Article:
Exactly four years ago, hardworking folks across the country finally got a pay raise ten years in the making.
One of the first laws I helped pass, just a couple of months after joining the Senate, was the Fair Minimum Wage Act. And it became law four years ago today.
Passing that law was a promise I’d made to Montanans. I’m proud that it was a promise kept.
On the same ballot where my name appeared in 2006, Montanans overwhelmingly passed a measure raising our state’s minimum wage. I endorsed the effort and it earned the support of 73 percent of Montanans.
Montanans sent a clear message with that vote–that we understand the value of workplace protections like the minimum wage.
Because by 2006, years of failed federal economic policies by politicians in Congress had led to Montana coming in 50th (dead last) for wages in the entire country.
Montanans understand the minimum wage is an American value. And it’s a value I took with me to the Senate, where I fight for our working families every day.
I fought to pass the Fair Minimum Wage Act–which raised the minimum wage after the longest gap between increases in history–for the same reasons I’ve fought for more jobs, better access to veterans’ care and lower taxes for working families. And it’s why I fought to put health care decisions in the hands of patients instead of insurance companies.
For the same reasons, I fought for other workplace protections like the Lillie Ledbetter Fair Pay Act to prevent discrimination against women.
I’ve fought for these changes because I’m a third generation family farmer and small business owner and I know firsthand the challenges that working Montana families face.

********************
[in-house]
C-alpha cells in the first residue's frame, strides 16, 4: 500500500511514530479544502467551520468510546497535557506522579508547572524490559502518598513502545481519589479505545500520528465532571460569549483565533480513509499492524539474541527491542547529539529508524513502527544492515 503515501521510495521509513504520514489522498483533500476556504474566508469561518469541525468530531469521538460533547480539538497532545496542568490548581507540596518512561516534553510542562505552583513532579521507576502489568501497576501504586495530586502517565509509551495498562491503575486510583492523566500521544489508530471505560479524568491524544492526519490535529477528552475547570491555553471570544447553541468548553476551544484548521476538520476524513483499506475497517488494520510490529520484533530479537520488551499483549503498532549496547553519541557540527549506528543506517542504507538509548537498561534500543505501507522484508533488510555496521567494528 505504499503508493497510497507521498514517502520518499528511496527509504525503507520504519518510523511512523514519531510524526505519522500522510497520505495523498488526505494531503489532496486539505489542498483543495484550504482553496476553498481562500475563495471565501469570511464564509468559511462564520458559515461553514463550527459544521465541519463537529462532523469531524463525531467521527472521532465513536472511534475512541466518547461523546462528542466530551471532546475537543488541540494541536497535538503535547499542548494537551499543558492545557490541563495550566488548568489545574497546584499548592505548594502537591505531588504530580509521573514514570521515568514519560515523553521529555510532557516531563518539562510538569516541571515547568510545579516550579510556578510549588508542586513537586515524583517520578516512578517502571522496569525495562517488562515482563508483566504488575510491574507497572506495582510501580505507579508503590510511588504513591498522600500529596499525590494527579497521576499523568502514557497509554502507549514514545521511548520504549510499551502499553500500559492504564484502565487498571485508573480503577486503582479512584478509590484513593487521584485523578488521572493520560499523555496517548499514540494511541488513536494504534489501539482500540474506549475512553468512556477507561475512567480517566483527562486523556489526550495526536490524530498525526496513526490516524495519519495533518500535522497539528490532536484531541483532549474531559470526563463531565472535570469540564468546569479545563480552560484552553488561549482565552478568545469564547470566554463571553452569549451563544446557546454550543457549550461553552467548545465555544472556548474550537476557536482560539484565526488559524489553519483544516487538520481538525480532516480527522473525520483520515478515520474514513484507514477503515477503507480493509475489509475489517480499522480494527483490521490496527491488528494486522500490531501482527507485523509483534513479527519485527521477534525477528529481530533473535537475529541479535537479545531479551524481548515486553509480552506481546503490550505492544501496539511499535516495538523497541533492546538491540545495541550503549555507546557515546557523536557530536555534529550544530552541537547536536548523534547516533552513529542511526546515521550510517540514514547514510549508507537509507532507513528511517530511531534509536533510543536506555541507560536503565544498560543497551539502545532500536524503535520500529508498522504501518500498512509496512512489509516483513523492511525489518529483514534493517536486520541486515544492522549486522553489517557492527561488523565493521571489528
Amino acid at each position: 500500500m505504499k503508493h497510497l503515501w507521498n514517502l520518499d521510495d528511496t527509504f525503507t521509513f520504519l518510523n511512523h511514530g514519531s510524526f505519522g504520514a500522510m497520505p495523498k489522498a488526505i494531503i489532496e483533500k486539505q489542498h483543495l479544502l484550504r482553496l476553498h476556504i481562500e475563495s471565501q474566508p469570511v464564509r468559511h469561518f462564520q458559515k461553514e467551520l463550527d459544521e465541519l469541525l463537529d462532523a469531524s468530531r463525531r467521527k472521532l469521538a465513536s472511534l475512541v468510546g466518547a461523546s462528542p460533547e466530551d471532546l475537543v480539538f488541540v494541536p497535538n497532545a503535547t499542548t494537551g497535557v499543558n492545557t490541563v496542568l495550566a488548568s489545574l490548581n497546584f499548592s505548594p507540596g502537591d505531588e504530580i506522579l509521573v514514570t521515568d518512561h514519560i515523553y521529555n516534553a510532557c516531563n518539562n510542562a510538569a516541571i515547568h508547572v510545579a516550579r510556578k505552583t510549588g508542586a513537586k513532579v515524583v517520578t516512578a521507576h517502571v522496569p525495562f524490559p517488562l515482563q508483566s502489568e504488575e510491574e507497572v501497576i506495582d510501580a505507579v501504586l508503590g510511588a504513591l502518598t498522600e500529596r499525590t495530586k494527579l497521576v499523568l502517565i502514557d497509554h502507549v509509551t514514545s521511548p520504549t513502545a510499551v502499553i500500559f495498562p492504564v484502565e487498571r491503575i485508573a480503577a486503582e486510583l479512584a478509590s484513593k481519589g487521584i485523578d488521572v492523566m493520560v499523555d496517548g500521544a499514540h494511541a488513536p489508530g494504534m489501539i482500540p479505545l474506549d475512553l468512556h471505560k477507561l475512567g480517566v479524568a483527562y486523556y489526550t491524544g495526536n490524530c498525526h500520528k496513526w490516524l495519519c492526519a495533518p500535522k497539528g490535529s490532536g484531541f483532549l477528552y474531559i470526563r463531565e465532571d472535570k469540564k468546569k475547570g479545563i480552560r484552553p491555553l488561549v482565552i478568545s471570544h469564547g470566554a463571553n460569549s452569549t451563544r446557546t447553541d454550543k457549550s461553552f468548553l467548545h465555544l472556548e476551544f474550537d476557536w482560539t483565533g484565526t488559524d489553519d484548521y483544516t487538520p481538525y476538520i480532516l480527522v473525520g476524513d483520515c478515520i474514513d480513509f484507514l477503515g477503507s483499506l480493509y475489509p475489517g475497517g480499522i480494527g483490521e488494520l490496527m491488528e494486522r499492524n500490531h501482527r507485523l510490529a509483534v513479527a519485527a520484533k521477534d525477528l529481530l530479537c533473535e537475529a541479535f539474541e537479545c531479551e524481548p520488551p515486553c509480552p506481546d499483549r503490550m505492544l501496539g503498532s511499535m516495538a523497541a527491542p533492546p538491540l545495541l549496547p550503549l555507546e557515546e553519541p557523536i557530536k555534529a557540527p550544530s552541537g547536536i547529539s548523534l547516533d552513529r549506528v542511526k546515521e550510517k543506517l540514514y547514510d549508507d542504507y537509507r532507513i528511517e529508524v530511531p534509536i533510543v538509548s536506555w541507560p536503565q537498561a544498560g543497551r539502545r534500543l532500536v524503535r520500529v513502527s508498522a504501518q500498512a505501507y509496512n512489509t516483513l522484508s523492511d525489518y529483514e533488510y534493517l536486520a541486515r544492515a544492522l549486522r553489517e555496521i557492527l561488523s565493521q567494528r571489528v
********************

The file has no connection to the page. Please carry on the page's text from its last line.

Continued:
They deserve leaders who work for them.
Other members of Congress have had different priorities over the years. But I personally believe public service is not about looking out for your own career or your own paycheck. Public service should be about building a better future for our kids and grandkids.
On this anniversary, let’s redouble our efforts to strengthen the middle class, in Montana and across the country.
Because a lot of politicians who’ve stood in the way of progress for our working families have no idea what it’s like to earn a minimum wage.
Maybe if they did, we’d see how quickly they start changing their tune.
This article originally appeared in the Huffington Post on May 25, 2011. Reprinted with permission.
About the Author: Senator Jon Tester is a third generation family farmer from Big Sandy, Montana. He farms the same land his grandparents homesteaded nearly 100 years ago. During his first Senate term, he has earned a reputation as a champion for rural veterans, a pioneer in government transparency and a powerful voice for rural America.